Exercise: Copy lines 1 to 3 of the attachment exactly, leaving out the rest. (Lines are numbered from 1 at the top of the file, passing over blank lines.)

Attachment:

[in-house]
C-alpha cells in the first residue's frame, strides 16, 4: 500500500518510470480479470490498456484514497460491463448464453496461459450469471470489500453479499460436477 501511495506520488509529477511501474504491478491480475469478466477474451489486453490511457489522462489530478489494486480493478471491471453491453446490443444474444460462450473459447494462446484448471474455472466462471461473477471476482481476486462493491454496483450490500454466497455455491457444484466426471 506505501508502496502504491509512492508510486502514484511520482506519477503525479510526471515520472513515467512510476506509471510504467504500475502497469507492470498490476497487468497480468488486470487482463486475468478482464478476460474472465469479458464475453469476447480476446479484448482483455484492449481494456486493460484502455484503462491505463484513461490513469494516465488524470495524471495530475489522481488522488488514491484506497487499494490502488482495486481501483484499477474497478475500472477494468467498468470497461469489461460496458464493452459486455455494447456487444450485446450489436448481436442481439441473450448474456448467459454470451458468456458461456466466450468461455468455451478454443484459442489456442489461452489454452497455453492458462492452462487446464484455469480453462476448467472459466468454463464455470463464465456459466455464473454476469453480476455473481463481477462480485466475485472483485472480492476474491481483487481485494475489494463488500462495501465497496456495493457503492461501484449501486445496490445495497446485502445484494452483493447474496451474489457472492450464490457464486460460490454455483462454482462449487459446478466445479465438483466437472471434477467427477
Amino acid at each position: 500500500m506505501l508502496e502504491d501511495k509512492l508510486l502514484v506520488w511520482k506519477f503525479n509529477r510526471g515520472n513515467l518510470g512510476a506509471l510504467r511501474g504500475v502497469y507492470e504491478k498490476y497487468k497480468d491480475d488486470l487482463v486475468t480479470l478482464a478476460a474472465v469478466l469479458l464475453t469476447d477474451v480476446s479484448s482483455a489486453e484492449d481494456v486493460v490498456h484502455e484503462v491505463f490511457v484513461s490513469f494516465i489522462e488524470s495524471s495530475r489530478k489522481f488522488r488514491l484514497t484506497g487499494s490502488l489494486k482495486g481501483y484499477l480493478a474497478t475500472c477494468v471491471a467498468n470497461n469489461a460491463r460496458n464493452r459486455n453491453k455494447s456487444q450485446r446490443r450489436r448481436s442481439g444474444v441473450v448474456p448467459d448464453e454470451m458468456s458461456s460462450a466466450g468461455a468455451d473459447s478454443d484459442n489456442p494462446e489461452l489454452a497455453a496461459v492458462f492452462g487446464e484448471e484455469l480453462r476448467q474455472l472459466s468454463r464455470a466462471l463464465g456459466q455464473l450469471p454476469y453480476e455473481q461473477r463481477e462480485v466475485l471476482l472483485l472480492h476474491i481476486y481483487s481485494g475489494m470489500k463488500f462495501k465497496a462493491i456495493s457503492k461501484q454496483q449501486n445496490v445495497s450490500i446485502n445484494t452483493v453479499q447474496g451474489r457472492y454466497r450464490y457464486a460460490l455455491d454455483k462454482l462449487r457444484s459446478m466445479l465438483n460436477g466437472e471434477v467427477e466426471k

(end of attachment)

[in-house]
C-alpha cells in the first residue's frame, strides 16, 4: 500500500518510470480479470490498456484514497460491463448464453496461459450469471470489500453479499460436477 501511495506520488509529477511501474504491478491480475469478466477474451489486453490511457489522462489530478489494486480493478471491471453491453446490443444474444460462450473459447494462446484448471474455472466462471461473477471476482481476486462493491454496483450490500454466497455455491457444484466426471 506505501508502496502504491509512492508510486502514484511520482506519477503525479510526471515520472513515467512510476506509471510504467504500475502497469507492470498490476497487468497480468488486470487482463486475468478482464478476460474472465469479458464475453469476447480476446479484448482483455484492449481494456486493460484502455484503462491505463484513461490513469494516465488524470495524471495530475489522481488522488488514491484506497487499494490502488482495486481501483484499477474497478475500472477494468467498468470497461469489461460496458464493452459486455455494447456487444450485446450489436448481436442481439441473450448474456448467459454470451458468456458461456466466450468461455468455451478454443484459442489456442489461452489454452497455453492458462492452462487446464484455469480453462476448467472459466468454463464455470463464465456459466455464473454476469453480476455473481463481477462480485466475485472483485472480492476474491481483487481485494475489494463488500462495501465497496456495493457503492461501484449501486445496490445495497446485502445484494452483493447474496451474489457472492450464490457464486460460490454455483462454482462449487459446478466445479465438483466437472471434477467427477
Amino acid at each position: 500500500m506505501l508502496e502504491d501511495k509512492l508510486l502514484v506520488w511520482k506519477f503525479n509529477r510526471g515520472n513515467l518510470g512510476a506509471l510504467r511501474g504500475v502497469y507492470e504491478k498490476y497487468k497480468d491480475d488486470l487482463v486475468t480479470l478482464a478476460a474472465v469478466l469479458l464475453t469476447d477474451v480476446s479484448s482483455a489486453e484492449d481494456v486493460v490498456h484502455e484503462v491505463f490511457v484513461s490513469f494516465i489522462e488524470s495524471s495530475r489530478k489522481f488522488r488514491l484514497t484506497g487499494s490502488l489494486k482495486g481501483y484499477l480493478a474497478t475500472c477494468v471491471a467498468n470497461n469489461a460491463r460496458n464493452r459486455n453491453k455494447s456487444q450485446r446490443r450489436r448481436s442481439g444474444v441473450v448474456p448467459d448464453e454470451m458468456s458461456s460462450a466466450g468461455a468455451d473459447s478454443d484459442n489456442p494462446e489461452l489454452a497455453a496461459v492458462f492452462g487446464e484448471e484455469l480453462r476448467q474455472l472459466s468454463r464455470a466462471l463464465g456459466q455464473l450469471p454476469y453480476e455473481q461473477r463481477e462480485v466475485l471476482l472483485l472480492h476474491i481476486y481483487s481485494g475489494m470489500k463488500f462495501k465497496a462493491i456495493s457503492k461501484q454496483q449501486n445496490v445495497s450490500i446485502n445484494t452483493v453479499q447474496g451474489r457472492y454466497r450464490y457464486a460460490l455455491d454455483k462454482l462449487r457444484s459446478m466445479l465438483n460436477g466437472e471434477v467427477e466426471k